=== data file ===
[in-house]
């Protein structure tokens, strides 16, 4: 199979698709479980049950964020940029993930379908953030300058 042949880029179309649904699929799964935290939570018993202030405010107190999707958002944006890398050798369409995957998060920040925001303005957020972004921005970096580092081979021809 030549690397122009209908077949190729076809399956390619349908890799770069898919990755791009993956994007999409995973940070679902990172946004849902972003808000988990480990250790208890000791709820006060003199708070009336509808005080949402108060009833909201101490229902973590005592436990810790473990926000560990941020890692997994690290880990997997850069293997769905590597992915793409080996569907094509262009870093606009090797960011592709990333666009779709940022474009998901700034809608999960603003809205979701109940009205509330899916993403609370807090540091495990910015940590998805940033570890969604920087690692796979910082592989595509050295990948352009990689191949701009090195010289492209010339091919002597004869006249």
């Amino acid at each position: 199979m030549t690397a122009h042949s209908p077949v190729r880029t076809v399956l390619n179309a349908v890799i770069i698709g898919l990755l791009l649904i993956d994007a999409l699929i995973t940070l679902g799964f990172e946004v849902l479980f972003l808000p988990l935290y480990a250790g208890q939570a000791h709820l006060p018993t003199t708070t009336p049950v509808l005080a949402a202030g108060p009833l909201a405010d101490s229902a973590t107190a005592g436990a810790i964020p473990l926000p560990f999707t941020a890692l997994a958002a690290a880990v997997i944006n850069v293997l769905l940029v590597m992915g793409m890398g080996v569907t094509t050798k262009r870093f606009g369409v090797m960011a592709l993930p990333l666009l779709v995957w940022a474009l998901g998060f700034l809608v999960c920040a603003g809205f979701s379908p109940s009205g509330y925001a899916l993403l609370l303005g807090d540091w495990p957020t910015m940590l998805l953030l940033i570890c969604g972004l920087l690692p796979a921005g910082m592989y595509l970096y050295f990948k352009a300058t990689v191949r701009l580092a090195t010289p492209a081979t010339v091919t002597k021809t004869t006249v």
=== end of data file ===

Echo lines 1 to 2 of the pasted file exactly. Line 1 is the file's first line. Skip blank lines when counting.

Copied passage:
[in-house]
């Protein structure tokens, strides 16, 4: 199979698709479980049950964020940029993930379908953030300058 042949880029179309649904699929799964935290939570018993202030405010107190999707958002944006890398050798369409995957998060920040925001303005957020972004921005970096580092081979021809 030549690397122009209908077949190729076809399956390619349908890799770069898919990755791009993956994007999409995973940070679902990172946004849902972003808000988990480990250790208890000791709820006060003199708070009336509808005080949402108060009833909201101490229902973590005592436990810790473990926000560990941020890692997994690290880990997997850069293997769905590597992915793409080996569907094509262009870093606009090797960011592709990333666009779709940022474009998901700034809608999960603003809205979701109940009205509330899916993403609370807090540091495990910015940590998805940033570890969604920087690692796979910082592989595509050295990948352009990689191949701009090195010289492209010339091919002597004869006249």